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- 12 Aug 2011
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Why Generation Y is so Important to Luxury Brands


Generation Y, the Millennial Generation, Generation Next, Millennials, Net Generation or Echo Boomers. Whatever you want to call the world’s largest collection of twenty and thirty-somethings, they are coming to a luxury brand near you.

Often referred to but rarely understood, Milo recently released an Infographic, outlining the size and significance of their purchasing power as well as favoured brands and methods of communication.


To cut a long story short, in the USA, Generation Y:

- represents 25% of the population in the United States
- has a spending power of $200 billion
- is a confident segment that prefers to spend over saving
- is brand loyal and feels personally connected to their choices
- gets its information from the social web
- remains loyal to brands but don’t like paying full price

Gen Y Females prefer fashion brands and extravagant hotels when it comes to luxury, listing Chanel, Ritz-Carlton, Four Seasons, Marc Jacobs and Cartier as their collective top 5 names. For male millenials, luxury means cars: BMW, Ferrari, Porsche, Lamborghini and Audi to be precise. So much so that seven out of ten top ranked brands by US Gen Y males, are automakers.


In the US, Generation Y is the largest generation in history – estimated at 77 million people – significantly more than the Boomer generation. Despite losing the most in the global financial crisis, with the lowest wages and the largest number of job losses, Gen Y has the highest consumer confidence when it comes to spending. They maintained their habits during the GFC, rather than saving, and are expected to continue spending at the same rate in the future, regardless of the economy.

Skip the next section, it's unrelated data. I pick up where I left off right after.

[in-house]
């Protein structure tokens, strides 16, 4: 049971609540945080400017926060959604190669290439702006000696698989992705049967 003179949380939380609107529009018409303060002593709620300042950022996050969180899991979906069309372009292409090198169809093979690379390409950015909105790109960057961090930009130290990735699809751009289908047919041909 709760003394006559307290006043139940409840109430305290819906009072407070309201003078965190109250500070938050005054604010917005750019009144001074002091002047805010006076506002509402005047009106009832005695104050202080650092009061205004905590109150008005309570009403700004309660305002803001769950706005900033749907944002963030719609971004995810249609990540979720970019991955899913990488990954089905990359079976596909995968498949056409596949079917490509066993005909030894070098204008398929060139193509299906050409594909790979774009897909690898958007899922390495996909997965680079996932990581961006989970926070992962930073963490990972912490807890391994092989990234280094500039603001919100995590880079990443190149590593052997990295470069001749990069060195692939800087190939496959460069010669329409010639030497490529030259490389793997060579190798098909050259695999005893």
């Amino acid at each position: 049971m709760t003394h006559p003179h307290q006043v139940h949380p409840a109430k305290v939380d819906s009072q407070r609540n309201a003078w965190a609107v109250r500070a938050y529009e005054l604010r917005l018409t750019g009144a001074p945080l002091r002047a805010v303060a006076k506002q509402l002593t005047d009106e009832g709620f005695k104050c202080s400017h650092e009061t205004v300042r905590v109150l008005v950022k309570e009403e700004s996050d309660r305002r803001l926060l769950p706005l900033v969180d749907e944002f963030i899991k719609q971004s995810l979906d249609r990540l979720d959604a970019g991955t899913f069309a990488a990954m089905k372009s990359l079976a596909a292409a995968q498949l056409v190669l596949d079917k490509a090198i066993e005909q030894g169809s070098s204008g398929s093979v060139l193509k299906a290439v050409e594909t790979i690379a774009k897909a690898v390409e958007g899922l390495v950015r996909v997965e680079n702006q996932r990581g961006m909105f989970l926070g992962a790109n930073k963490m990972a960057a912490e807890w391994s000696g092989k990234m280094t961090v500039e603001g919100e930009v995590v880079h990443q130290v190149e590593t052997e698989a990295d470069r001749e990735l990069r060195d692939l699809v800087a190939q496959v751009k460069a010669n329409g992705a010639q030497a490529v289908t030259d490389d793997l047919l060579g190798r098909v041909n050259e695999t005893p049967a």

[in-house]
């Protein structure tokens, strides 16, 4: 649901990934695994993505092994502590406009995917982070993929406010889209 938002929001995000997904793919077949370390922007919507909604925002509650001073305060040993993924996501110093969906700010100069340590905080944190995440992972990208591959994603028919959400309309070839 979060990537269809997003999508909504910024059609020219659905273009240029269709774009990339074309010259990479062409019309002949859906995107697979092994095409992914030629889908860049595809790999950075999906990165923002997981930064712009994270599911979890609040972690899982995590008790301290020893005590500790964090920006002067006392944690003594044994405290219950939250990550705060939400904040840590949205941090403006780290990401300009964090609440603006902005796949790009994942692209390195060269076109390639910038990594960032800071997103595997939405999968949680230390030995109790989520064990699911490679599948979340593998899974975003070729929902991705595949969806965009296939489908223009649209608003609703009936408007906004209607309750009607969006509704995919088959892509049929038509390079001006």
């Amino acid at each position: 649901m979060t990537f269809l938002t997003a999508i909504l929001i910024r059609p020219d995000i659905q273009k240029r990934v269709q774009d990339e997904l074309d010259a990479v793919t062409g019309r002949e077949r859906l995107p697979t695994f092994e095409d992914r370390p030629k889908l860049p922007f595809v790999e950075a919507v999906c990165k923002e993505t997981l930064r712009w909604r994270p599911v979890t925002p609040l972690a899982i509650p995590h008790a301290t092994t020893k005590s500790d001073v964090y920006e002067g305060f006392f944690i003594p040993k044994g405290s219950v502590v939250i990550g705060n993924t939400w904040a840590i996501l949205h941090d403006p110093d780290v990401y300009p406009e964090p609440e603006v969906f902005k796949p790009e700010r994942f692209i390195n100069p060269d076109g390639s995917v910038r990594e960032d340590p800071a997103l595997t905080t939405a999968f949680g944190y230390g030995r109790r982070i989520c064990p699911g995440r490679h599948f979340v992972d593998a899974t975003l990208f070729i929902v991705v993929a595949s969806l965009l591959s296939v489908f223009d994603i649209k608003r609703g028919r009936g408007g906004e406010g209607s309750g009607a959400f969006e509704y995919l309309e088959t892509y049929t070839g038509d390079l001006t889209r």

Generation Y are trendsetters, going so far as to influence their Baby Boomer parents, creating a “trickle-up” effect in the brands and products that they prefer. A phenomenon never more apparent with Apple products like the iPhone.


Right now they are expected to outspend Baby Boomers by 2017, spending over $200 million per annum on luxury goods. But that doesn’t mean they want to pay full price, in fact less than one-third of those surveyed, purchased luxury goods directly from the brand, instead choosing to use flash-sale sites, search engines and aggregators, to find the most competitive deal.

And speaking of the internet, this is where they get their information, almost exclusively. They communicate electronically and expect to be communicated with electronically – a staggering 1 in 2 respondents choose to receive luxury brand news directly to their inbox, 1 in 5 via Facebook.